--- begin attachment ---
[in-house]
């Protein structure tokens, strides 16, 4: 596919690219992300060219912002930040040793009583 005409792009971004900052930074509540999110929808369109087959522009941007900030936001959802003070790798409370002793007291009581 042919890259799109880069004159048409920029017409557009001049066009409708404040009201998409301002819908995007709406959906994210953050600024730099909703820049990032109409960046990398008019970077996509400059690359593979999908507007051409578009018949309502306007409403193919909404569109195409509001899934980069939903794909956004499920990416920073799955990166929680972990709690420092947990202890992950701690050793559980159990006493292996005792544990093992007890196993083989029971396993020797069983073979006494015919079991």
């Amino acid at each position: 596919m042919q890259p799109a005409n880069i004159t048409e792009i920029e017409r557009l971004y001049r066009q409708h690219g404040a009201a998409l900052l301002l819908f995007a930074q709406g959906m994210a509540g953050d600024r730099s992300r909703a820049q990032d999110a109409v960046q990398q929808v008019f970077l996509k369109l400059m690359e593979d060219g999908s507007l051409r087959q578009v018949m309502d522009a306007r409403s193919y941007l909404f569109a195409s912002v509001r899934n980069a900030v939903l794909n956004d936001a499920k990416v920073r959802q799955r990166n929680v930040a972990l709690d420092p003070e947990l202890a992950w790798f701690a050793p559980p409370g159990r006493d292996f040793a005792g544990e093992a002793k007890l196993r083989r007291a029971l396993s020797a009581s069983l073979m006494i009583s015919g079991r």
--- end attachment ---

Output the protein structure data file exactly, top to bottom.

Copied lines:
[in-house]
């Protein structure tokens, strides 16, 4: 596919690219992300060219912002930040040793009583 005409792009971004900052930074509540999110929808369109087959522009941007900030936001959802003070790798409370002793007291009581 042919890259799109880069004159048409920029017409557009001049066009409708404040009201998409301002819908995007709406959906994210953050600024730099909703820049990032109409960046990398008019970077996509400059690359593979999908507007051409578009018949309502306007409403193919909404569109195409509001899934980069939903794909956004499920990416920073799955990166929680972990709690420092947990202890992950701690050793559980159990006493292996005792544990093992007890196993083989029971396993020797069983073979006494015919079991």
């Amino acid at each position: 596919m042919q890259p799109a005409n880069i004159t048409e792009i920029e017409r557009l971004y001049r066009q409708h690219g404040a009201a998409l900052l301002l819908f995007a930074q709406g959906m994210a509540g953050d600024r730099s992300r909703a820049q990032d999110a109409v960046q990398q929808v008019f970077l996509k369109l400059m690359e593979d060219g999908s507007l051409r087959q578009v018949m309502d522009a306007r409403s193919y941007l909404f569109a195409s912002v509001r899934n980069a900030v939903l794909n956004d936001a499920k990416v920073r959802q799955r990166n929680v930040a972990l709690d420092p003070e947990l202890a992950w790798f701690a050793p559980p409370g159990r006493d292996f040793a005792g544990e093992a002793k007890l196993r083989r007291a029971l396993s020797a009581s069983l073979m006494i009583s015919g079991r």